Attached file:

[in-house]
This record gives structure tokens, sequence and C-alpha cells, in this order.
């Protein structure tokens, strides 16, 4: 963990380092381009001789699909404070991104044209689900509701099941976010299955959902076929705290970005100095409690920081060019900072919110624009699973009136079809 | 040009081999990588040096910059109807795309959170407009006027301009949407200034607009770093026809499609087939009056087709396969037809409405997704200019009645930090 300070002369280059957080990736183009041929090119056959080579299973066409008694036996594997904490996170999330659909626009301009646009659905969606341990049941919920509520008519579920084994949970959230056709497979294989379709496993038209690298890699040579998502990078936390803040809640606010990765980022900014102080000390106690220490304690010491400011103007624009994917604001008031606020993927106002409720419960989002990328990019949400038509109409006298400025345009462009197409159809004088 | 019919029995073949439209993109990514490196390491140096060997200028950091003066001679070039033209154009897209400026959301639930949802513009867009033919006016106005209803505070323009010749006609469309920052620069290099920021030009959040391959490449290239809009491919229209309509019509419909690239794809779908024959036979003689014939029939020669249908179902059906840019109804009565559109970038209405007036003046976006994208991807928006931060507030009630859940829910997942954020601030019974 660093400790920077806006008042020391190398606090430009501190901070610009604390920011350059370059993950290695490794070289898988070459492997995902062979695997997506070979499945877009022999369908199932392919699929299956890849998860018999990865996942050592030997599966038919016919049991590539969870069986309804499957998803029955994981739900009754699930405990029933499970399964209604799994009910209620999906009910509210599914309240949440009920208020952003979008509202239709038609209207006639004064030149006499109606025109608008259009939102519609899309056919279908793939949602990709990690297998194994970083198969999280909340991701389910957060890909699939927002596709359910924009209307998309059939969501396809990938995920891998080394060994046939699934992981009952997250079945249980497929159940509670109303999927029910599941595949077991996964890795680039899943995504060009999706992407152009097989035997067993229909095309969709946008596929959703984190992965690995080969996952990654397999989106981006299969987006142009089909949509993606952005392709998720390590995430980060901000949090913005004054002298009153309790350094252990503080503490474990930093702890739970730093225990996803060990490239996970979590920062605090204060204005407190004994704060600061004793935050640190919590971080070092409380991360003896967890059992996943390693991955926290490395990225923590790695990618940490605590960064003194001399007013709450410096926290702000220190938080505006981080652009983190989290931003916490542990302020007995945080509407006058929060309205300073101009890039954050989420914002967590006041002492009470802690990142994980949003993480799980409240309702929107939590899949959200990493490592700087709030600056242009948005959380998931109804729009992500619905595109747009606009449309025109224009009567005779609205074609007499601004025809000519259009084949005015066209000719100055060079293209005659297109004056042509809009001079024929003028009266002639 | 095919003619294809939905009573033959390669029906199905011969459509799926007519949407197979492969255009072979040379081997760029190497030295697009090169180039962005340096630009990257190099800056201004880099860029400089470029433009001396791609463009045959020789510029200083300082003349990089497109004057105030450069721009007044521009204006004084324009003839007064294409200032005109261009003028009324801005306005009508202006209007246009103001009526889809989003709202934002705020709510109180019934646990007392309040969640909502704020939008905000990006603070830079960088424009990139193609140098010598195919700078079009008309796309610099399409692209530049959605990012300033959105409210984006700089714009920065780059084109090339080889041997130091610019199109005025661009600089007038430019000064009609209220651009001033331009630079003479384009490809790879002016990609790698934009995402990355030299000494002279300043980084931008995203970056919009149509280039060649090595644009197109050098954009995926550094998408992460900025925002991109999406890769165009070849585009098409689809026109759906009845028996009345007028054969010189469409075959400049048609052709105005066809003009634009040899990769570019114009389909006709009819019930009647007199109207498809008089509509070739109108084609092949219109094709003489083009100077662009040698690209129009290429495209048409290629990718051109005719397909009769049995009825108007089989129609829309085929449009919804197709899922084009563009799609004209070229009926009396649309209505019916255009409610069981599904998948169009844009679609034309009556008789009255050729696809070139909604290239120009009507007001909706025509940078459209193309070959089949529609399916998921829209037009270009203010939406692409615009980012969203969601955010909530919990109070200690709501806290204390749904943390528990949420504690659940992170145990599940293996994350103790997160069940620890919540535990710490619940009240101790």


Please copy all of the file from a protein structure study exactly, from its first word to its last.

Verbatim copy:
[in-house]
This record gives structure tokens, sequence and C-alpha cells, in this order.
């Protein structure tokens, strides 16, 4: 963990380092381009001789699909404070991104044209689900509701099941976010299955959902076929705290970005100095409690920081060019900072919110624009699973009136079809 | 040009081999990588040096910059109807795309959170407009006027301009949407200034607009770093026809499609087939009056087709396969037809409405997704200019009645930090 300070002369280059957080990736183009041929090119056959080579299973066409008694036996594997904490996170999330659909626009301009646009659905969606341990049941919920509520008519579920084994949970959230056709497979294989379709496993038209690298890699040579998502990078936390803040809640606010990765980022900014102080000390106690220490304690010491400011103007624009994917604001008031606020993927106002409720419960989002990328990019949400038509109409006298400025345009462009197409159809004088 | 019919029995073949439209993109990514490196390491140096060997200028950091003066001679070039033209154009897209400026959301639930949802513009867009033919006016106005209803505070323009010749006609469309920052620069290099920021030009959040391959490449290239809009491919229209309509019509419909690239794809779908024959036979003689014939029939020669249908179902059906840019109804009565559109970038209405007036003046976006994208991807928006931060507030009630859940829910997942954020601030019974 660093400790920077806006008042020391190398606090430009501190901070610009604390920011350059370059993950290695490794070289898988070459492997995902062979695997997506070979499945877009022999369908199932392919699929299956890849998860018999990865996942050592030997599966038919016919049991590539969870069986309804499957998803029955994981739900009754699930405990029933499970399964209604799994009910209620999906009910509210599914309240949440009920208020952003979008509202239709038609209207006639004064030149006499109606025109608008259009939102519609899309056919279908793939949602990709990690297998194994970083198969999280909340991701389910957060890909699939927002596709359910924009209307998309059939969501396809990938995920891998080394060994046939699934992981009952997250079945249980497929159940509670109303999927029910599941595949077991996964890795680039899943995504060009999706992407152009097989035997067993229909095309969709946008596929959703984190992965690995080969996952990654397999989106981006299969987006142009089909949509993606952005392709998720390590995430980060901000949090913005004054002298009153309790350094252990503080503490474990930093702890739970730093225990996803060990490239996970979590920062605090204060204005407190004994704060600061004793935050640190919590971080070092409380991360003896967890059992996943390693991955926290490395990225923590790695990618940490605590960064003194001399007013709450410096926290702000220190938080505006981080652009983190989290931003916490542990302020007995945080509407006058929060309205300073101009890039954050989420914002967590006041002492009470802690990142994980949003993480799980409240309702929107939590899949959200990493490592700087709030600056242009948005959380998931109804729009992500619905595109747009606009449309025109224009009567005779609205074609007499601004025809000519259009084949005015066209000719100055060079293209005659297109004056042509809009001079024929003028009266002639 | 095919003619294809939905009573033959390669029906199905011969459509799926007519949407197979492969255009072979040379081997760029190497030295697009090169180039962005340096630009990257190099800056201004880099860029400089470029433009001396791609463009045959020789510029200083300082003349990089497109004057105030450069721009007044521009204006004084324009003839007064294409200032005109261009003028009324801005306005009508202006209007246009103001009526889809989003709202934002705020709510109180019934646990007392309040969640909502704020939008905000990006603070830079960088424009990139193609140098010598195919700078079009008309796309610099399409692209530049959605990012300033959105409210984006700089714009920065780059084109090339080889041997130091610019199109005025661009600089007038430019000064009609209220651009001033331009630079003479384009490809790879002016990609790698934009995402990355030299000494002279300043980084931008995203970056919009149509280039060649090595644009197109050098954009995926550094998408992460900025925002991109999406890769165009070849585009098409689809026109759906009845028996009345007028054969010189469409075959400049048609052709105005066809003009634009040899990769570019114009389909006709009819019930009647007199109207498809008089509509070739109108084609092949219109094709003489083009100077662009040698690209129009290429495209048409290629990718051109005719397909009769049995009825108007089989129609829309085929449009919804197709899922084009563009799609004209070229009926009396649309209505019916255009409610069981599904998948169009844009679609034309009556008789009255050729696809070139909604290239120009009507007001909706025509940078459209193309070959089949529609399916998921829209037009270009203010939406692409615009980012969203969601955010909530919990109070200690709501806290204390749904943390528990949420504690659940992170145990599940293996994350103790997160069940620890919540535990710490619940009240101790």